Trouble soon started for Esther, an immigrant with no driver’s license. She depended on her beloved to take her to work.

“He would take her everywhere she needed to go, and at first, it seemed really sweet,” Kannada described. “Then, he promises to teach her how to drive so she can get her own license. But he never teaches her. Then, he stops taking her where she wants to go. He won’t help her renew her work visa, so she loses her job. Eventually, he even stops taking her to church,” thereby eliminating her last and only support system.

“He cut her off from everyone, and then he started treating her like she was the nanny, only there to take care of the son – do the dishes, do the laundry, cook the food, take care of my son. He was grooming a servant.”

Esther’s boyfriend threatened her with violence over and over again, and the words hit home. She truly believed he might kill her if she did not do as she was told. So she did as she was told – for a while – until she couldn’t take the constant terror.

Luckily for Esther, help was a phone call away.

“She called us, and we were able to give her safe haven even though he’d never laid a hand on her,” said Kannada. “You could be under the abuser’s thumb and be unsafe, even before the beatings happen.”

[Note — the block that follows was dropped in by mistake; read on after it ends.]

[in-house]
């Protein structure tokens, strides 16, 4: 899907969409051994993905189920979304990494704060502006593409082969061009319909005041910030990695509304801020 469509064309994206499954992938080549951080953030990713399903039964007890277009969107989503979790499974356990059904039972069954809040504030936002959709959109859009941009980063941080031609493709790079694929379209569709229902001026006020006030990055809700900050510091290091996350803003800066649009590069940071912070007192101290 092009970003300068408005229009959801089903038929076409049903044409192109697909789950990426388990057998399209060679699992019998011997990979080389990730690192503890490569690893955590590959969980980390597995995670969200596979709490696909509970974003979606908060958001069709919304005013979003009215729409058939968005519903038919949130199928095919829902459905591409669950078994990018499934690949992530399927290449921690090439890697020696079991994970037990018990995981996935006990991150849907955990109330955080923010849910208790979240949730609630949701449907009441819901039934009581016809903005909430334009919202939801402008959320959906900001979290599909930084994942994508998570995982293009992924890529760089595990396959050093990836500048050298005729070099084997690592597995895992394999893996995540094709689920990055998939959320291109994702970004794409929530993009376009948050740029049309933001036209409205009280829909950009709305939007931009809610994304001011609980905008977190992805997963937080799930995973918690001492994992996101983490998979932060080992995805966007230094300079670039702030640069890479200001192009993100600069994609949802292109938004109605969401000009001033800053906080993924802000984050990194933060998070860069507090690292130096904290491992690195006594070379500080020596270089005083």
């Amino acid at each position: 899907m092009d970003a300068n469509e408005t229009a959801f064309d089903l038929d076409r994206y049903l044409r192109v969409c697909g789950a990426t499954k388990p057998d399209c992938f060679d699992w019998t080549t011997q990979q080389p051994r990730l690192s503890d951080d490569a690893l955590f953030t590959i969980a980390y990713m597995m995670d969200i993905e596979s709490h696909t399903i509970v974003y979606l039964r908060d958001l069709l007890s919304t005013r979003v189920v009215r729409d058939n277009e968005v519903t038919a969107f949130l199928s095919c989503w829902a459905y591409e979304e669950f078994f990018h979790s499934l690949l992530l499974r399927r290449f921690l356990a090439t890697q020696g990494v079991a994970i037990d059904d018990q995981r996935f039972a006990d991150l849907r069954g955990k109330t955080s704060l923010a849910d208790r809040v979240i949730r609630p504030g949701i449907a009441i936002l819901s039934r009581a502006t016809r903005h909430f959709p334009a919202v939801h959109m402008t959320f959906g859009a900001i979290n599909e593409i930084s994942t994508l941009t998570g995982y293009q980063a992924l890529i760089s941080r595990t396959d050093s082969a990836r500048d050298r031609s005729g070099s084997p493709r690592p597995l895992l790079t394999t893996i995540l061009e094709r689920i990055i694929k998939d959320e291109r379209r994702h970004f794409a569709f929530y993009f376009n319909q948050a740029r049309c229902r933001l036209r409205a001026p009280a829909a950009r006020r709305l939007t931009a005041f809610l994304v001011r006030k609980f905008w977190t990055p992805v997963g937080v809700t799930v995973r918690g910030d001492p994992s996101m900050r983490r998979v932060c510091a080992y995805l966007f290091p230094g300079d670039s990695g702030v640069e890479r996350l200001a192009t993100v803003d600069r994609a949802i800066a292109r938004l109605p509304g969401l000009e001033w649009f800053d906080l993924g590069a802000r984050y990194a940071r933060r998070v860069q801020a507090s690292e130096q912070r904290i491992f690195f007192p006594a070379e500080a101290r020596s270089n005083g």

And if an intimate partner regularly threatens abuse, said Kannada, it is very likely physical violence will ultimately follow.

“A victim doesn’t have to wait that long.”

Kannada says women in rural areas tend to report domestic violence less frequently and she believes they often feel they are out of reach of help.

“People in rural areas think people in Beaumont don’t care about them, but we do,” she asserted. “Call us. We can help.”

In fact, said Kannada, Family Services of Southeast Texas and its Women’s and Children’s Shelter provide services to all of Hardin, Jasper, Jefferson, Newton, Orange and Tyler counties, including municipalities such as Beaumont and unincorporated areas alike, and they can get you a ride if you need one. 

Following natural disasters like Hurricane Harvey, Lumberton Police Chief Danny Sullins says dispatchers receive more calls reporting domestic violence than usual due to people living in uncomfortable situations or tight quarters. Kannada agrees and says disruptions to normal life caused by disaster can exacerbate already volatile family situations and lead to episodes of abuse. With 32 domestic violence programs in Texas impacted by Hurricane Harvey, according to information from TCFV, it is more important than ever to know Family Services is still here to help, said Kannada.

Kannada says the shelter gives women “a safe haven,” a gated and guarded community of people who have shared similar experiences and who understand where they have been and what they are going through.

“The common experiences of the women help them to bond and support each other through such terrible times,” said Kannada. “And everything at the shelter is free. A lot of women have to leave with nothing except their children. They need clothes, toiletries and other necessities. We will provide those things for you.”